On Sunday October 27, 2019 Bye Bye Beautiful was euthanized after the third race. After being pulled up after the ½ mile pole, the filly was evaluated by Santa Anita Park veterinarian Dr. Dana Stead and transported in an equine ambulance.  Dr. Stead observed that the filly had suffered a right forelimb lateral condylar fracture with medial sesamoid involvement and, because of the severity of the injury, made the decision to humanely euthanize the horse.

Critics had called for the Breeders’ Cup to be moved from Santa Anita, but outgoing Breeders’ Cup CEO Craig Fravel said that the race chose not to change venues. Favel is moving on to oversee racing operations for Santa Anita Park’s owner, the Stronach Group.

In June 2019, Joe Drape of the The New York Times cited several reasons why horses were dying so frequently at Santa Anita. One was the use of pre-race drugs; Drape writes that the track tolerated trainers who had been cited for using performance-affecting drugs. “A review of the medication violations over the past 10 years for the trainers of the 30 horses that died at Santa Anita showed that many had been cited with unusual frequency,” Drape wrote. Another was the track’s owners,’ Canada-based Stronach Group, policy to maximize profits by increasing the number of races and putting pressure on trainers to race horses that may have not had enough rest or been in proper condition. Another was track safety. Track superintendent Dennis Moore had worked at Santa Anita until December (2018), when he retired. In his tenure, he had been overly cautious, closing a track in anticipation of weather that might damage the uniformity of its surface. Drape wrote, “Santa Anita ran 111 races on its main track when the surface was listed as either muddy, sloppy or off, compared with only 18 during the same period the previous winter, according to industry records.”

Both the CHRB (California Horse Racing Board) and the Los Angeles County District Attorney's Office have undertaken investigations into fatalities at Santa Anita Park. The CHRB's findings are set to be published in December.

According to The Jockey Club's Equine Injury Database, 6,134 fatal racing injuries occurred between 2009 and 2018. (from the Louisville Courier Journal).

On March 22, 2019, “The Jockey Club Released Data from the Equine Injury Database (EID) for 2018.” The EID statistics include fatal injuries of Thoroughbreds that occurred during an official race as reported by veterinary officials and includes Thoroughbreds that succumbed to a race-related injury within 72 hours after race day. The statistics exclude steeplechase races.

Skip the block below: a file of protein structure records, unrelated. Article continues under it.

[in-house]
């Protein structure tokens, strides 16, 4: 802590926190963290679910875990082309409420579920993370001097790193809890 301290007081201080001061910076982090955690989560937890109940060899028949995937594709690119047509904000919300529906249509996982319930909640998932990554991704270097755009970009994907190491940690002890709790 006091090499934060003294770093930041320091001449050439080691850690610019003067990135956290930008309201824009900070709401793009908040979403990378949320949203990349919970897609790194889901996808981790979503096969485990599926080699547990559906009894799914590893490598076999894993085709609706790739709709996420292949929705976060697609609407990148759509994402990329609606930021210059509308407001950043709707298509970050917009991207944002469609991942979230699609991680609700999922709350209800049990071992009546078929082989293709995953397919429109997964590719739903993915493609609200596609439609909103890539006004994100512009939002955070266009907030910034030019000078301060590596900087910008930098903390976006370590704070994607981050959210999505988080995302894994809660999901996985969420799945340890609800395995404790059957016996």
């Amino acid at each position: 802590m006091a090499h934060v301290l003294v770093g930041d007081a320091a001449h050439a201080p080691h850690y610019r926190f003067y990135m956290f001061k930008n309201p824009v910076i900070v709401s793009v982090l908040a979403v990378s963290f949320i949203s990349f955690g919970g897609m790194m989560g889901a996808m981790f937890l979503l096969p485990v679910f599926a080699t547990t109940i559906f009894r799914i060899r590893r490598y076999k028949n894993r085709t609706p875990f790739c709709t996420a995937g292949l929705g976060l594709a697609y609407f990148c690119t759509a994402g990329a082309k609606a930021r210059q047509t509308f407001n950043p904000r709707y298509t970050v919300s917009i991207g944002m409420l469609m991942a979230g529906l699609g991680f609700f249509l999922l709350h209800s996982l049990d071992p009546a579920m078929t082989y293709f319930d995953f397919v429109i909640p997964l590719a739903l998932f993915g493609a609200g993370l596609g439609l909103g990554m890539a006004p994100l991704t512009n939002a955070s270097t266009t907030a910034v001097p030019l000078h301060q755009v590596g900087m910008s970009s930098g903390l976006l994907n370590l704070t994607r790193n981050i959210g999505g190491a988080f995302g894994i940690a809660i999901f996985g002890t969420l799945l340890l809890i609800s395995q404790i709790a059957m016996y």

According to Prof. Tim Parkin, veterinarian and epidemiologist from the University of Glasgow and consultant to the EID said: “Analysis of the EID has demonstrated that there are a multitude of factors that contribute to the risk of fatal injuries in Thoroughbred racehorses. Moving forward, we should focus on the medications present in horses during racing and training, transparency of veterinary records for all starters, and the collection of injury data from morning training hours.”

According to this article, “The 2018 study showed that 2-year-olds were associated with a statistically significant lower rate (1.28 per 1,000 starts) compared to older horses (1.72 per 1,000 starts).

“The rates associated with each racing surface were as follows:
  • On turf surfaces, the rate was 1.20 per 1,000 starts in 2018, compared to 1.36 in 2017.
  • On dirt surfaces, the rate was 1.86 per 1,000 starts in 2018, compared to 1.74 in 2017.
  • On synthetic surfaces, the rate was 1.23 per 1,000 starts in 2018, compared to 1.10 in 2017.
“Since March 2012, racetracks have been able to voluntarily publish their statistics from the EID in the Safety Initiatives section of The Jockey Club website. There are 25 tracks that self-reported during 2018. Since the EID’s inception, 109 racetracks have given data.”

The website Horseracing Wrongs lists horses who have died training or racing on U.S. racetracks in 2019.  Here’s a sampling: in Kentucky at Churchill Downs there were three; at Keeneland there were 11. At Oaklawn Park in Hot Springs, Arkansas, the website lists 11 horse deaths for its 2019 four-month racing season, from January to April.

Horse protection groups are calling for passage of the Horse Racing Integrity Act H.R. 1754/S.1820.

In March 2019, the Jockey Club published its Vision 2025, in which it calls for comprehensive reform in horse racing. The document states: “It would be a mistake to view the Santa Anita fatalities as an isolated situation — spikes in the deaths of horses have occurred at other tracks and they will continue to occur without significant reforms to the horse racing industry. The issue isn’t about a single track — horse fatalities are a nationwide problem, one that has shocked the fans, the industry, the regulators, and the general public.